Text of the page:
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Josef SUK (1874-1935)
Mass in B (1888) [23:26] Josef Bohuslav FOERSTER (1859-1951)
Glagolitic Mass, Op. 123 (1923) [18:20] Zdenek FIBICH(1850-1900)
Missa brevis, Op. 21 (1885) [21:15]
Narta Fadkjevičová (soprano); Jana Tuková (alto); Ondřej Socha (tenor); Jan Morávek (bass)
Vladimír Jelínek (organ) (Suk); Petr Čech (organ) (Foerster and Fibich)
Charles University Choir Prague/Jiří Petrdlík (Foerster and Fibich)
Prague Youth Chamber Ensemble/Jakub Zucha (Suk)
rec. 25 May 2008 (Foerster), 27 March 2010 (Fibich), 26-27 January 2013 (Suk), Martinů Hall, Academy of Performing Arts, Prague ARCODIVA UP0117-2 231 [63:01]
This CD usefully and enjoyably collects three little-known Czech masses. Josef Foerster’s Glagolitic Mass predates Janáček’s masterwork by three years; from the height of the Czech romantic era come masses by Zdenek Fibich and the teenage Josef Suk. If you listened to the recording without looking at the book, you might not realize that the choir is amateur and the orchestra a group of students.
Josef Suk’s Mass in B was finished at the age of 14 or 15; he revised the work almost up until his death, but the Charles University Choir presents the original version. It’s pretty and very charming, with nearly operatic solo arias for soprano and alto, and a chamber orchestra accompaniment that’s mostly in the background. In fact, its subtlety is one of the best things about the piece.
The Foerster Glagolitic Mass has no orchestra, and neither does the Fibich Missa brevis; they content themselves with choir and organ. The Foerster is being performed for the first time in fifty years, and recorded for the first time ever; it’s interesting in that its musical language is almost as old-fashioned as the actual words of the text, with a simplicity and harmonic elegance that harken backwards to the Renaissance as well as forwards to Morten Lauridsen and company. There are downright medieval Gregorian elements in the “Slava” especially. I can’t imagine a bigger contrast with Janáček’s piece. That said, the “Veruju” is suitably full of dread and 20th-century twists and turns.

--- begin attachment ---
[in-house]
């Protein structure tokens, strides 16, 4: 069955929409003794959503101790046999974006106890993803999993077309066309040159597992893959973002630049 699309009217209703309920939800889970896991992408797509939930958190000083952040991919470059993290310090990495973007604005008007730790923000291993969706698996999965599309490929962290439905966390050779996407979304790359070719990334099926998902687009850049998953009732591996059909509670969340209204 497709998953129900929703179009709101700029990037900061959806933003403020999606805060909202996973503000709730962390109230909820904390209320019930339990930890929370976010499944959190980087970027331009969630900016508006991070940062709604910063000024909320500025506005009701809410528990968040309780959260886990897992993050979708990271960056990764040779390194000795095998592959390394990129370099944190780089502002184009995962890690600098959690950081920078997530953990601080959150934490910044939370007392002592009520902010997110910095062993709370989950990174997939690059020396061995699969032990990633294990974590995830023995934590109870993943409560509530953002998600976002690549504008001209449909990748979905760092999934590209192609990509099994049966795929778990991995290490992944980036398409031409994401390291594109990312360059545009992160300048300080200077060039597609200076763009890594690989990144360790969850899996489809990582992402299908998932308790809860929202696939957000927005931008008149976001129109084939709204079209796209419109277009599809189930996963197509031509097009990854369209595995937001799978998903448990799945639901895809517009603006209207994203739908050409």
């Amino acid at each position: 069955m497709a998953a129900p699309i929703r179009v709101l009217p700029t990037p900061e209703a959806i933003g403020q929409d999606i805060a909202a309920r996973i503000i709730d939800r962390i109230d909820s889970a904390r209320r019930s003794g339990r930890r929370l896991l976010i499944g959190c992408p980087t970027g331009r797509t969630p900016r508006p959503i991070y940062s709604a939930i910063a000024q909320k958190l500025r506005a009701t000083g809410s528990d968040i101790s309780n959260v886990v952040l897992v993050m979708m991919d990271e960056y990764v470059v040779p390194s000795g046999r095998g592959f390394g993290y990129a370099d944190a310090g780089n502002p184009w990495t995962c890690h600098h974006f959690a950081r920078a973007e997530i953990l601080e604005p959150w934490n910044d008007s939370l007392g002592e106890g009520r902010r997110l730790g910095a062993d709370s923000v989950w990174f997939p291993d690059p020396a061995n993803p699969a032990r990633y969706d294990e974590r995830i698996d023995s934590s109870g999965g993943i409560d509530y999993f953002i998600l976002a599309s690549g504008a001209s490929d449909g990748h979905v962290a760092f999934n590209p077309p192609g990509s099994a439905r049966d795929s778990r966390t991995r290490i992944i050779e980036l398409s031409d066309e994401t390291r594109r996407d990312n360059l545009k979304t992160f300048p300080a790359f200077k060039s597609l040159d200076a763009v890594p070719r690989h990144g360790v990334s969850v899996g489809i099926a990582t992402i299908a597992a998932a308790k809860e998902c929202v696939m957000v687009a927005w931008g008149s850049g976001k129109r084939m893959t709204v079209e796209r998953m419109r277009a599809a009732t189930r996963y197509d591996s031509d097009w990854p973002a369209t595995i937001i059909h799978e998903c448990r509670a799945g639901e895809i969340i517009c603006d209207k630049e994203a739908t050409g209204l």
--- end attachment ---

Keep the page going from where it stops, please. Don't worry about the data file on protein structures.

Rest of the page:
Fibich, who often seems like very early Dvořák in his abundant tunes, rustic dances, and amiable charm, contributes the earliest piece on the album. It’s also my favourite, a work of sweet innocence and simple beauties. The “Kyrie” calls to mind the Brahms choral Ave Maria, and other movements aren’t dissimilar.
The Charles University Choir is Prague’s oldest amateur choir, and they recorded this album over multiple concert seasons. Conductor Jakub Zucha contributes one of the most appealing, self-effacing booklet notes I’ve ever read, apologizing for the long time it took to record, happily shrugging off the inevitable loss of money involved, and signing off with the line, “Dear listeners, have a pleasant time listening to the little hour of music that we have prepared for you.” It would be enough to forgive any serious flaws, except there aren’t any. The choir may not exactly be the world’s best, but it does a good job, certainly never a bad one, and two organists lend calming support. The sound quality is especially fine, across all three years, given the provenance. In short, I did have a pleasant time. You will too.